The word coevolving as the domain name for this blog is based mostly on the idea that business organizations and information technologies continually develop in inter-related ways. From a systems perspective, it’s worth checking the how the term is used more formally. To check on alignment, I obtained a copy of News That Stayed News 1974-1984: Ten Year of Coevolution Quarterly1. In the introduction to the first article of the volume, Stewart Brand wrote:
CoEvolution got its title and its bent partly because I was bit early on by a series of biologists — Ed Ricketts (via John Steinbeck’s Monterey books), Aldous Huxley (in print and in person), Paul Ehrlich, and last and deepest, Gregory Bateson. Assistant Professor Ehrlich supervised my tarantula “research” at Stanford in 1959, when the Stanford Biology Department was still mostly molecular biology and an ecologist was hard to find. (In truth, they’re still hard to find, amid the proliferation of “ecologists.”) [….]
This latest paper of Ehrlich’s* is still one of the best scans of coevolution as idea and as natural history that I’ve seen, and it sounds like Paul talking, that is, like Walter Winchell. How better to start this book than with its founding metaphor, from Issue 1 (Spring 1974) 2
In the paper presented in a 1968 colloquium, Ehrlich described contrasting approaches to ecology:
In recent years ecologists have been focusing more and more attention on the properties of communities of organisms. There has been a renaissance of what we used to call “synecology,” and several new schools of community ecologists have emerged. One school has focused it interest on the concepts of niche, species diversity, and related topics. [….] Another approach to communities which have gained prominence recently is a holistic-mathematical approach. […]
This colloquium deals with another new way of looking at the properties of communities. This way consists of examining the patterns of interaction not in an entire community but between two groups of organisms, groups which do not exchange genetic information, but which do have a close and evident ecological relationship. Peter Raven and the author called the evolutionary interactions within such systems “coevolution” in order to emphasize the reciprocal nature of the relationship.3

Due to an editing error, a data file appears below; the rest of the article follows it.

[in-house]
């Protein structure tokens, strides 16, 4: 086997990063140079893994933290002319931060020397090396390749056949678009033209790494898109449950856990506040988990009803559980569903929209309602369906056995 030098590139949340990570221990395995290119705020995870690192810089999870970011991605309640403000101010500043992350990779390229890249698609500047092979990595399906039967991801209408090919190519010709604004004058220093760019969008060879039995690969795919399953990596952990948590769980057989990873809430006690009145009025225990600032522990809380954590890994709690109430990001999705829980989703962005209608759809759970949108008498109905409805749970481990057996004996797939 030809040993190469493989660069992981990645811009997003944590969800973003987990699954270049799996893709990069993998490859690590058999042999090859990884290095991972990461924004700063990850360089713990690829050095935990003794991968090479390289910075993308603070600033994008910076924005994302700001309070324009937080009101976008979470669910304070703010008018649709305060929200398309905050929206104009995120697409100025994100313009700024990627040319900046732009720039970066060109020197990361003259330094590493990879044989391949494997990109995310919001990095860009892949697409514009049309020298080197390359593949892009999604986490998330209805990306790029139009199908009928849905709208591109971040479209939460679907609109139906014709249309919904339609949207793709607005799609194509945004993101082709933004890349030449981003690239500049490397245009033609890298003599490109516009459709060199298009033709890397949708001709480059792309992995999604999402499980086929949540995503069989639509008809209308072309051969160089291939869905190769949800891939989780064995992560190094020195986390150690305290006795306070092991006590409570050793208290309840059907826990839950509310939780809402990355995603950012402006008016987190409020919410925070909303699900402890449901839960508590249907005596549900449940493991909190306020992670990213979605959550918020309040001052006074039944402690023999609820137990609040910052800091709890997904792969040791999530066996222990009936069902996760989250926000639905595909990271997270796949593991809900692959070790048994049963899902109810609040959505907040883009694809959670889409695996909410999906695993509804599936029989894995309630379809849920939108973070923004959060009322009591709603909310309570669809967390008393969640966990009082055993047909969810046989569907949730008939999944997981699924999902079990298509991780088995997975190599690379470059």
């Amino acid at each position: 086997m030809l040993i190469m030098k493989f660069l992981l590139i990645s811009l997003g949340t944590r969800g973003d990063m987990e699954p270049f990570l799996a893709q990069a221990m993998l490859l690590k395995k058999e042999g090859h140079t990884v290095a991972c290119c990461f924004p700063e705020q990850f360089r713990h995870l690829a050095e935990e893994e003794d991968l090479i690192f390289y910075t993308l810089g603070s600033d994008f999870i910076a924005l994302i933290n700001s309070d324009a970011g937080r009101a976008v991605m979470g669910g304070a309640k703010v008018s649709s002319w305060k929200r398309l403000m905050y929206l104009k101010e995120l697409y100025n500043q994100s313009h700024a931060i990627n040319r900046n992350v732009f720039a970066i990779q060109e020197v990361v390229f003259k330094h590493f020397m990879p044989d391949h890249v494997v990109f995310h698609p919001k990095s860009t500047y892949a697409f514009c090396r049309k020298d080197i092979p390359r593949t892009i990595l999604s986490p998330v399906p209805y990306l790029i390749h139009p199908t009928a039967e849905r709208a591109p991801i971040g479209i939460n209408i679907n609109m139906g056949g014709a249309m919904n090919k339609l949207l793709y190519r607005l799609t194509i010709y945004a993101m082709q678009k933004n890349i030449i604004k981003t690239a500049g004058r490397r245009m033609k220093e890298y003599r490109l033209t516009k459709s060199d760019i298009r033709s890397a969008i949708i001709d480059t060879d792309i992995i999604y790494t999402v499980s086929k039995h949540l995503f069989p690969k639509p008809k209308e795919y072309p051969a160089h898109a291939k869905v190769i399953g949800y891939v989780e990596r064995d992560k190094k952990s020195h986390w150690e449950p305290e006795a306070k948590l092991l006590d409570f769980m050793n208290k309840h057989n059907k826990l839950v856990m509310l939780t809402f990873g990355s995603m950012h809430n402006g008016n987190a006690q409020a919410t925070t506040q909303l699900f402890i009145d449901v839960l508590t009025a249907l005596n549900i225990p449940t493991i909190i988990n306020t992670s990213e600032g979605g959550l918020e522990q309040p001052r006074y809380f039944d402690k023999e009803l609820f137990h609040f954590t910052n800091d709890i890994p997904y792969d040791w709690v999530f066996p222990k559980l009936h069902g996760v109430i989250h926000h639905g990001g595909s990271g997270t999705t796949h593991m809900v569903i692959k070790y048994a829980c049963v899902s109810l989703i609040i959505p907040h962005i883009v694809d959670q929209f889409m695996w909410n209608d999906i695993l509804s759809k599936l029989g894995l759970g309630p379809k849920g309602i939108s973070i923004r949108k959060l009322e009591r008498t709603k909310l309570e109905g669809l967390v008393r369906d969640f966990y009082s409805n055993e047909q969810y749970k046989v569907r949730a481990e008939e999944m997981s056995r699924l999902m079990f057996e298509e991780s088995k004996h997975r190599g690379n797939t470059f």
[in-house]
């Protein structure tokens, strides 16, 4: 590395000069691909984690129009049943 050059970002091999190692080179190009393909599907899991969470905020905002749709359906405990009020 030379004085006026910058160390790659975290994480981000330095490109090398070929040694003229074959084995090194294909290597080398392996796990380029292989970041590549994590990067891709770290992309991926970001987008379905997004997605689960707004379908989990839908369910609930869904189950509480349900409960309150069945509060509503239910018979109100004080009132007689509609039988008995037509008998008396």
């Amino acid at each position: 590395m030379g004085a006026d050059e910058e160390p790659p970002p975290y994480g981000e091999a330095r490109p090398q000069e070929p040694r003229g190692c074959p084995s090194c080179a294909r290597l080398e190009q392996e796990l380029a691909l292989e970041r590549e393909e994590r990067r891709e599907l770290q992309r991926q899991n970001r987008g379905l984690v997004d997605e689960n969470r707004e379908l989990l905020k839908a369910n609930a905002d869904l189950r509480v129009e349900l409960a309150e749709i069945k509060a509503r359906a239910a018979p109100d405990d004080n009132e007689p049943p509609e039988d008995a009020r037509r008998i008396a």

The paper then describes coevolution in five systems:
- plants and herbivores;
- mimicry; and
- plants and pollinators.
The focus for Ehrlich is in living systems, excluding the non-living. However, in the conclusion of the paper, Ehrlich provides a motivation for taking an approach based on coevolution.
Taking a coevolutionary approach to problems of community biology lessens the chance of being seduced into “explanations,” such as “competition from X limited the distribution of Y.” If the limitation of X is due to Y, then the two usually make up a coevolutionary system. In order to understand the limitation, it is necessary to understand the system.4
Moving from the context of biology to a context of business, I won’t dispute the fact that machines are non-living. However, unlike machines of the industrial age completely constructed of physical parts, machines in the 21st century are programmed with software. The programming of the machine can be updated, so the behaviour of that non-living thing can change over time. Software can be modified either on demand (e.g. with intervention within an appointed time or period) or in the background (e.g. automatically via an Internet connection).
The perspective of a sociologist is that organizations change, and technologies infrastructures evolve less rapidly. The perspective of an information technologist is that software changes, and organizations evolve less rapidly. The most interesting cases today see both business organizations and information technologies changing rapidly. The coevolutionary perspective aims to understand the larger system that includes both.
1News That Stayed News: Ten Years of CoEvolution Quarterly, Art Kleiner and Stewart Brand (editors), North Point Press, 1986.2Stewart Brand, Introduction to Paul R. Ehrlich, “CoEvolution and the Biology of Communities”, News That Stayed News, p. 3.
*This paper was the introduction to a symposium at the twenty-ninth Annual Biology Colloquium, 1968, published in Biochemical Coevolution, 1970, Oregon State University Press, Corvallis, Or., Kent L. Chambers, ed. [original embedded footnote]
3Ehrlich, pp. 3-4
4Ehrlich, p. 9.